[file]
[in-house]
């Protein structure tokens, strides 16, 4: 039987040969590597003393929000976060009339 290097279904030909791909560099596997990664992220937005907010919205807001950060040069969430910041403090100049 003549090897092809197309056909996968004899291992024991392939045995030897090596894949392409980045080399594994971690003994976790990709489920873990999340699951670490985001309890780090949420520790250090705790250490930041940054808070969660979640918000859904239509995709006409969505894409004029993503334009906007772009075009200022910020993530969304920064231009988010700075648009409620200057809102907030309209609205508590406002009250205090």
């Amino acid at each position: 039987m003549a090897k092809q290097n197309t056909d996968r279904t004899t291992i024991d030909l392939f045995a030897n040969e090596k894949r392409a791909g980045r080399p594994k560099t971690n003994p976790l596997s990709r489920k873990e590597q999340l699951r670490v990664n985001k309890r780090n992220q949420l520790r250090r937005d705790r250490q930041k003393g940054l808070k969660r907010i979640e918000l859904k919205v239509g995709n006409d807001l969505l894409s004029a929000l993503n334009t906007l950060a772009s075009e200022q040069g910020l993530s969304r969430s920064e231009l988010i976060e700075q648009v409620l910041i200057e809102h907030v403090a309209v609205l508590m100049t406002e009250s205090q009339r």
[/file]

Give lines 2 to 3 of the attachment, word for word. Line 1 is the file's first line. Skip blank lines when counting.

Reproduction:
């Protein structure tokens, strides 16, 4: 039987040969590597003393929000976060009339 290097279904030909791909560099596997990664992220937005907010919205807001950060040069969430910041403090100049 003549090897092809197309056909996968004899291992024991392939045995030897090596894949392409980045080399594994971690003994976790990709489920873990999340699951670490985001309890780090949420520790250090705790250490930041940054808070969660979640918000859904239509995709006409969505894409004029993503334009906007772009075009200022910020993530969304920064231009988010700075648009409620200057809102907030309209609205508590406002009250205090």
């Amino acid at each position: 039987m003549a090897k092809q290097n197309t056909d996968r279904t004899t291992i024991d030909l392939f045995a030897n040969e090596k894949r392409a791909g980045r080399p594994k560099t971690n003994p976790l596997s990709r489920k873990e590597q999340l699951r670490v990664n985001k309890r780090n992220q949420l520790r250090r937005d705790r250490q930041k003393g940054l808070k969660r907010i979640e918000l859904k919205v239509g995709n006409d807001l969505l894409s004029a929000l993503n334009t906007l950060a772009s075009e200022q040069g910020l993530s969304r969430s920064e231009l988010i976060e700075q648009v409620l910041i200057e809102h907030v403090a309209v609205l508590m100049t406002e009250s205090q009339r």